The Camden Plan is now three years old and this year I commissioned a stocktake to understand how we’re doing in delivering its ambition. At the heart of this plan is our desire to tackle inequality in the borough and there were a few very significant moments this year that really demonstrate our continued commitment to this. Our apprenticeships team won awards for the fantastic work they have done helping hundreds of young people and adults to get into a new career. We were also commended by the Equalities and Human Rights commission for becoming the first employer in the UK to publish a full breakdown of our workforce’s pay by gender, disability and ethnicity – we hope this move will encourage other employers to follow our lead and help tackle inequality in the workforce.

However, one of the most high profile moments was the victory we achieved for our much valued school dinner staff. We worked hard with Caterlink, the existing contractor, to implement the London Living Wage (LLW) which resulted in them agreeing a package of measures which also means that kitchen supervisors and other staff benefit from a pay rise as part of a new deal. Nearly 70% of school catering staff and their families live in Camden, so it was incredibly important to us to ensure the people who serve and supervise your children’s meals get a fair salary.

This coming February we will take another major step forward as the LLW will be applied to the Council’s homecare contracts. The Living Wage Foundation recognises the complexities involved in applying it to social care and education contracts, so the fact that we have managed to achieve this is something I am personally very proud of. This will not only improve the working conditions and pay for homecare workers as part of our commitment to UNISON’s Ethical Care Charter, but ultimately this will also result in better care for some of Camden’s most vulnerable residents.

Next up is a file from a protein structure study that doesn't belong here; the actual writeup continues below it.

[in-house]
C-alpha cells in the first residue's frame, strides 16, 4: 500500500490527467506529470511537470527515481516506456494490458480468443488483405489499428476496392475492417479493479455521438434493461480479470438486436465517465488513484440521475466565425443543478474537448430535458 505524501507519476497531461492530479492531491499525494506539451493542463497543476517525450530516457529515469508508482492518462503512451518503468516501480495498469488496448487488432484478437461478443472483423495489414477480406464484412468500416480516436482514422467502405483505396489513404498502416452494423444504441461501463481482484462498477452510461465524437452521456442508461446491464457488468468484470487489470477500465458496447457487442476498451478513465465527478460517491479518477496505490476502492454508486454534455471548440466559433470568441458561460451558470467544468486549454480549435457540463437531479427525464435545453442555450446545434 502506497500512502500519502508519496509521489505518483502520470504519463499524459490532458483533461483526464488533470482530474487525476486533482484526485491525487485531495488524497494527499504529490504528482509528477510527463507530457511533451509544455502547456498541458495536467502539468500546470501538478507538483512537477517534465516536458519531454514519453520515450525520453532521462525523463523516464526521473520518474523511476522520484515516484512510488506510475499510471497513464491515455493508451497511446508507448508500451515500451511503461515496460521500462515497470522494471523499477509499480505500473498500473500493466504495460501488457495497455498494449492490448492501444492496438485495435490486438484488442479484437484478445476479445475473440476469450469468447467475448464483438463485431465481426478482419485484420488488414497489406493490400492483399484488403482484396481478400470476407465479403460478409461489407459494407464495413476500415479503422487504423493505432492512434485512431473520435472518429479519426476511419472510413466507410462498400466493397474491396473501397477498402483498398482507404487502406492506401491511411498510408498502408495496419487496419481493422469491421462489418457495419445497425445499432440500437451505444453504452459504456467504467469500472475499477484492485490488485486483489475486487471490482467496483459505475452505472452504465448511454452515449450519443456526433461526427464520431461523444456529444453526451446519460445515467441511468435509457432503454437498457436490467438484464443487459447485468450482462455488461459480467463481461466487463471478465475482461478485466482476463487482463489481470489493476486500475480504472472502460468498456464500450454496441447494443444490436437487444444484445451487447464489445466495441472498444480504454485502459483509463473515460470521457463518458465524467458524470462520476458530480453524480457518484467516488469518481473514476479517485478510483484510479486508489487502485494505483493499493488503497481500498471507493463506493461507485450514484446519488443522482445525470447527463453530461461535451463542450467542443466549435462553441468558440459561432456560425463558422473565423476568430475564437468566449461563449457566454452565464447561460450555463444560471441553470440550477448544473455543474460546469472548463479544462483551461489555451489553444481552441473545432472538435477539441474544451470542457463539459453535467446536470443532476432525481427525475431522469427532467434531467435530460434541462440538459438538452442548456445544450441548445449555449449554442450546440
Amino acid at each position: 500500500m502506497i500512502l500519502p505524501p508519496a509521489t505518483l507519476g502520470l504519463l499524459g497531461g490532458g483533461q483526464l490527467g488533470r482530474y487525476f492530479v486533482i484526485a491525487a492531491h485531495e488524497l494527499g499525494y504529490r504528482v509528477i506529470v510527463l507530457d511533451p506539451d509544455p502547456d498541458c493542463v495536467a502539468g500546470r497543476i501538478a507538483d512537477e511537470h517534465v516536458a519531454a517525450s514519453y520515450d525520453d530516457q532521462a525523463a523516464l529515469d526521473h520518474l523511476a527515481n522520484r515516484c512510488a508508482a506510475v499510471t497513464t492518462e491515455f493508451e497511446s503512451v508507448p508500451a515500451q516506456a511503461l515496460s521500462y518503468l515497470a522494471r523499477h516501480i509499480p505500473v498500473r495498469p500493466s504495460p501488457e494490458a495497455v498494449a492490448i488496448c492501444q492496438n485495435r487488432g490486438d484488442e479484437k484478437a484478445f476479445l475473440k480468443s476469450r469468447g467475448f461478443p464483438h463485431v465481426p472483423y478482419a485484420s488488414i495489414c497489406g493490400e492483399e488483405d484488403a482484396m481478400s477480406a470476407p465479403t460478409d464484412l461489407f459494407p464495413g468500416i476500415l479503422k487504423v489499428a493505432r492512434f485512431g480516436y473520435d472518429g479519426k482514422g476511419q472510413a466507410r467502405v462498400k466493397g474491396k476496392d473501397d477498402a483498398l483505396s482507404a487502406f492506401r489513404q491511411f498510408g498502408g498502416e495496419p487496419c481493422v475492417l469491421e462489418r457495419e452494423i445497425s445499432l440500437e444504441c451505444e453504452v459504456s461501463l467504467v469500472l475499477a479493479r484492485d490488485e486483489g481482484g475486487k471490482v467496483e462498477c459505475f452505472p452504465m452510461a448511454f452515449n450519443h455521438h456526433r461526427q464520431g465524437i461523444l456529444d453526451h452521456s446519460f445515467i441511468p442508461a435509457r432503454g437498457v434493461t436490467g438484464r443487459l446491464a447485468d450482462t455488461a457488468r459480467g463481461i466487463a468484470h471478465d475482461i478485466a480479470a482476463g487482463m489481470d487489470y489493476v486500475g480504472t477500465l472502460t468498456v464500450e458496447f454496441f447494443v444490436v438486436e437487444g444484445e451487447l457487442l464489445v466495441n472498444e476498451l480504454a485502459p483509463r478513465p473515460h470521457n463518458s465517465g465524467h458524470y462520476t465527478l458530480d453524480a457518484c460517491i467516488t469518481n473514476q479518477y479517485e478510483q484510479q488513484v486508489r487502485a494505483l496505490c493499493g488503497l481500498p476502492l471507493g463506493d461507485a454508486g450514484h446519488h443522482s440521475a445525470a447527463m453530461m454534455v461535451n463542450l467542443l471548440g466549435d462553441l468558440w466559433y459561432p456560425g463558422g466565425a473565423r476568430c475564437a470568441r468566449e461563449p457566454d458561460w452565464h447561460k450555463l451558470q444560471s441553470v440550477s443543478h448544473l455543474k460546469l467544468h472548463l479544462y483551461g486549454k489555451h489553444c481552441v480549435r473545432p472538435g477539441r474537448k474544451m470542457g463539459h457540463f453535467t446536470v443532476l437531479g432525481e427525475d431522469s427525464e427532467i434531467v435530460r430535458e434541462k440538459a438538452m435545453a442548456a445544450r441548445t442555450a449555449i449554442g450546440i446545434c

All of these achievements have been in the context of us dealing with the biggest financial challenge the Town Hall has ever faced – to save £78 million by 2017/18 when our funding from Government will have been cut in half. We are still digesting the detail on the latest Local Government Settlement but early indications suggest the picture is going to remain difficult for us as we continue to face budget reductions.